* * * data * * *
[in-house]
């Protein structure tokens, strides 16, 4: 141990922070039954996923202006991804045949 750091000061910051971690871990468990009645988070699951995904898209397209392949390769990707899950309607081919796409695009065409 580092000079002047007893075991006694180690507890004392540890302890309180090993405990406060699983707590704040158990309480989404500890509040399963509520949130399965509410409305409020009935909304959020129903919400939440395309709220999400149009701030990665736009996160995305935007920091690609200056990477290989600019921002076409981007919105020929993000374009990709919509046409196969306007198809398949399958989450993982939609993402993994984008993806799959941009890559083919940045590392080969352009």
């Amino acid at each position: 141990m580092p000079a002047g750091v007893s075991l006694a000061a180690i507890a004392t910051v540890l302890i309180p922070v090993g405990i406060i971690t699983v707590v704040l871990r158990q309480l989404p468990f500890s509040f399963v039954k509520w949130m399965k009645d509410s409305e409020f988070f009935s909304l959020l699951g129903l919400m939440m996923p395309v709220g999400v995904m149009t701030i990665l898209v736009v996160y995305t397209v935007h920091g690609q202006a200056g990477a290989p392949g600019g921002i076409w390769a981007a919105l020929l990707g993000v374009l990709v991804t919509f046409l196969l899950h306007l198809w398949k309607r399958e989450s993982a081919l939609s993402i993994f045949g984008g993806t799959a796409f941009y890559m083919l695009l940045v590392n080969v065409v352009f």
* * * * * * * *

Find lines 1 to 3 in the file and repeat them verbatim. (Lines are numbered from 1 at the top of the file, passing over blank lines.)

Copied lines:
[in-house]
């Protein structure tokens, strides 16, 4: 141990922070039954996923202006991804045949 750091000061910051971690871990468990009645988070699951995904898209397209392949390769990707899950309607081919796409695009065409 580092000079002047007893075991006694180690507890004392540890302890309180090993405990406060699983707590704040158990309480989404500890509040399963509520949130399965509410409305409020009935909304959020129903919400939440395309709220999400149009701030990665736009996160995305935007920091690609200056990477290989600019921002076409981007919105020929993000374009990709919509046409196969306007198809398949399958989450993982939609993402993994984008993806799959941009890559083919940045590392080969352009």
């Amino acid at each position: 141990m580092p000079a002047g750091v007893s075991l006694a000061a180690i507890a004392t910051v540890l302890i309180p922070v090993g405990i406060i971690t699983v707590v704040l871990r158990q309480l989404p468990f500890s509040f399963v039954k509520w949130m399965k009645d509410s409305e409020f988070f009935s909304l959020l699951g129903l919400m939440m996923p395309v709220g999400v995904m149009t701030i990665l898209v736009v996160y995305t397209v935007h920091g690609q202006a200056g990477a290989p392949g600019g921002i076409w390769a981007a919105l020929l990707g993000v374009l990709v991804t919509f046409l196969l899950h306007l198809w398949k309607r399958e989450s993982a081919l939609s993402i993994f045949g984008g993806t799959a796409f941009y890559m083919l695009l940045v590392n080969v065409v352009f």